Excerpted from a USA Today Column by Johnny C. Taylor, Jr.
Question: I was convicted of a felony nine years ago related to something I did when drunk. Since then, I have gone to treatment, been sober, and straightened my life out. I was contacted by a recruiter this week and now have an interview with an excellent prospective employer. I know that if asked, I must disclose. However, should I declare this to the recruiter or anyone at the company before they ask?
Answer: You raise a valid concern about being asked to disclose the conviction to the recruiter or the prospective employer and whether you should inform the employer prior to them asking. I want to share information on what stage of the hiring process an employer can inquire about your criminal history. A prospective employer should not typically ask you about your criminal record unless it pertains to your job and after rendering a conditional offer. For instance, asking about your DUI would be appropriate if you applied to be a driver.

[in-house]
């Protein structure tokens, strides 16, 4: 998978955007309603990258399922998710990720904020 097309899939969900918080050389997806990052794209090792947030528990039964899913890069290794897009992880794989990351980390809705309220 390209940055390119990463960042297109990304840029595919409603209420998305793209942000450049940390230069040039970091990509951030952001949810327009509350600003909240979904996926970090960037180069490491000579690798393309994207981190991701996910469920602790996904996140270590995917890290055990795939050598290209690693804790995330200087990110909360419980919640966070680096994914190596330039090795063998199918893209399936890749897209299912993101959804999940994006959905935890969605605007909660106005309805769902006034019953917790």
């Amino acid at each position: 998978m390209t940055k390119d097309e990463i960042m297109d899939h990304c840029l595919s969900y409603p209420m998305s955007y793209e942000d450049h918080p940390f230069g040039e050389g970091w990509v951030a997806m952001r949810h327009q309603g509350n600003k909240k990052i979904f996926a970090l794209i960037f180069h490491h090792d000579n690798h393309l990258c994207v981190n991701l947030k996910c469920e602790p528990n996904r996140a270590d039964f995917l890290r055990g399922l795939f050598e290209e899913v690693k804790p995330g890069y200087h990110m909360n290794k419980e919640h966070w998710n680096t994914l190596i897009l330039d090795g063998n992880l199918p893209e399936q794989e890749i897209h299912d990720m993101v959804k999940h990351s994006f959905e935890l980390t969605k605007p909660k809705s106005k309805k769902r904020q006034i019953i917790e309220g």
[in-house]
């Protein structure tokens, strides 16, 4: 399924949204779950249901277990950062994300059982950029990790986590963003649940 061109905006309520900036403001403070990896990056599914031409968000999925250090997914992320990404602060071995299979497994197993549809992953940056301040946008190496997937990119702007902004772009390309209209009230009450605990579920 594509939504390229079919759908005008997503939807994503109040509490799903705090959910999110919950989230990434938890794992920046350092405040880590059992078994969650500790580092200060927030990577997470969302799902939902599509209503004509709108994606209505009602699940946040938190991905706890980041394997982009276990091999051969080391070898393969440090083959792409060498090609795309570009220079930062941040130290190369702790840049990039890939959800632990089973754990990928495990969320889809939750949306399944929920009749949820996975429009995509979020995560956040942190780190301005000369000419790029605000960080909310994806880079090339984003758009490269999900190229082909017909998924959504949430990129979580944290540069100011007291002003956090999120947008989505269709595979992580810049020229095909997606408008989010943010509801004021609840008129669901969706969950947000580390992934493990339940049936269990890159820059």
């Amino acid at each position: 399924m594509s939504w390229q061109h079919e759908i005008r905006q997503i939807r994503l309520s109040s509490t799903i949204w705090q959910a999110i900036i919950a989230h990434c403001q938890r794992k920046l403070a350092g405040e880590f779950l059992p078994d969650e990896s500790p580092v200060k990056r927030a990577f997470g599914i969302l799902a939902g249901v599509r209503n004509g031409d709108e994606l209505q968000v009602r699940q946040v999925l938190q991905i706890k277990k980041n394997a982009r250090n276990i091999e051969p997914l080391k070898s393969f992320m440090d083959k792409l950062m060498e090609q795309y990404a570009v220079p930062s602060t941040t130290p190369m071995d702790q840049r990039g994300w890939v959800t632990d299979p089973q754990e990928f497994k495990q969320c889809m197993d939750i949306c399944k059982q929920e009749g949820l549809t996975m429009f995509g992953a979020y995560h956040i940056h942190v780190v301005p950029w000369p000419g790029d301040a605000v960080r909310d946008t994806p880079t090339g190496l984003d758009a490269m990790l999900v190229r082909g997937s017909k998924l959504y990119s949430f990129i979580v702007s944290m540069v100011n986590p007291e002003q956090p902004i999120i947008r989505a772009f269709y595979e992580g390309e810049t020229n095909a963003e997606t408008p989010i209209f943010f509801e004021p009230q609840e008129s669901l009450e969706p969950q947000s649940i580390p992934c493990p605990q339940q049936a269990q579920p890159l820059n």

While there is no federal prohibition for an employer to ask applicants about criminal history, the Equal Employment Opportunity Commission provides general guidance recommending employers not to inquire about convictions on job applications. If an employer does ask, it should be job-related and consistent with business necessity.
Additionally, several state laws and local ordinances limit the use of arrest and conviction records by prospective employers. Commonly referred to as ban-the-box laws, these restrictions prohibit the employer from asking an applicant any questions about criminal records on the employment application or early in the screening process.
Though you might not be required to disclose it, you may want to volunteer the conviction during the initial interview. Being forthright and honest about what occurred and how you responded to it can be viewed by an employer as honorable and candid. Consequently, this may impact favorably on how the employer perceives you. If the prospective employer were to find out about the conviction via a background check, they would only see the conviction, not the human story behind it.
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